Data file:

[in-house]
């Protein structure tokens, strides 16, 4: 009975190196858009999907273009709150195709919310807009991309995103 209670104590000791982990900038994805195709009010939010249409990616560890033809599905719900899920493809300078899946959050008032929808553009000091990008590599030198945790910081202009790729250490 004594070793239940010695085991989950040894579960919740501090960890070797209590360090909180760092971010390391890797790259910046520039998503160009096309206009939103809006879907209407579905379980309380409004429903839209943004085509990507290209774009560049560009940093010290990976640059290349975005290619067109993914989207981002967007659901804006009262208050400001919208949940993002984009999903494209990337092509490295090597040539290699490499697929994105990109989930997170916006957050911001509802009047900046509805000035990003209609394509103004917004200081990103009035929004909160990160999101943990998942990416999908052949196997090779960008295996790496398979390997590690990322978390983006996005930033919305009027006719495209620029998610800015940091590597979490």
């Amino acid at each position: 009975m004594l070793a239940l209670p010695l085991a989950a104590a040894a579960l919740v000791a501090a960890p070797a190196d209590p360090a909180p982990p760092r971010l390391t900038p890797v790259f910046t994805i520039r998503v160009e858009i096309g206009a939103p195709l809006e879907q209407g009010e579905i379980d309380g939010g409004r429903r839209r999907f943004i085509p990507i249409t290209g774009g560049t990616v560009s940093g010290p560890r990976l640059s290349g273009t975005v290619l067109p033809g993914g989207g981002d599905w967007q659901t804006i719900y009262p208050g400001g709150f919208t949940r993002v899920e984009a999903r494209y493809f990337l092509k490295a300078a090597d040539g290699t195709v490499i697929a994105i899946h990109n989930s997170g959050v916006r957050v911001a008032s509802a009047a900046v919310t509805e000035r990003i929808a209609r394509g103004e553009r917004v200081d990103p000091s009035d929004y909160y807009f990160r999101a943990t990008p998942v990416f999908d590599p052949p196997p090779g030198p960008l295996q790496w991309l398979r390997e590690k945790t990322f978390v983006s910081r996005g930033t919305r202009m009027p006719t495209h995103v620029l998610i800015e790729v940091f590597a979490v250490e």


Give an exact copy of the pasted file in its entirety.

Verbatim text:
[in-house]
């Protein structure tokens, strides 16, 4: 009975190196858009999907273009709150195709919310807009991309995103 209670104590000791982990900038994805195709009010939010249409990616560890033809599905719900899920493809300078899946959050008032929808553009000091990008590599030198945790910081202009790729250490 004594070793239940010695085991989950040894579960919740501090960890070797209590360090909180760092971010390391890797790259910046520039998503160009096309206009939103809006879907209407579905379980309380409004429903839209943004085509990507290209774009560049560009940093010290990976640059290349975005290619067109993914989207981002967007659901804006009262208050400001919208949940993002984009999903494209990337092509490295090597040539290699490499697929994105990109989930997170916006957050911001509802009047900046509805000035990003209609394509103004917004200081990103009035929004909160990160999101943990998942990416999908052949196997090779960008295996790496398979390997590690990322978390983006996005930033919305009027006719495209620029998610800015940091590597979490």
């Amino acid at each position: 009975m004594l070793a239940l209670p010695l085991a989950a104590a040894a579960l919740v000791a501090a960890p070797a190196d209590p360090a909180p982990p760092r971010l390391t900038p890797v790259f910046t994805i520039r998503v160009e858009i096309g206009a939103p195709l809006e879907q209407g009010e579905i379980d309380g939010g409004r429903r839209r999907f943004i085509p990507i249409t290209g774009g560049t990616v560009s940093g010290p560890r990976l640059s290349g273009t975005v290619l067109p033809g993914g989207g981002d599905w967007q659901t804006i719900y009262p208050g400001g709150f919208t949940r993002v899920e984009a999903r494209y493809f990337l092509k490295a300078a090597d040539g290699t195709v490499i697929a994105i899946h990109n989930s997170g959050v916006r957050v911001a008032s509802a009047a900046v919310t509805e000035r990003i929808a209609r394509g103004e553009r917004v200081d990103p000091s009035d929004y909160y807009f990160r999101a943990t990008p998942v990416f999908d590599p052949p196997p090779g030198p960008l295996q790496w991309l398979r390997e590690k945790t990322f978390v983006s910081r996005g930033t919305r202009m009027p006719t495209h995103v620029l998610i800015e790729v940091f590597a979490v250490e």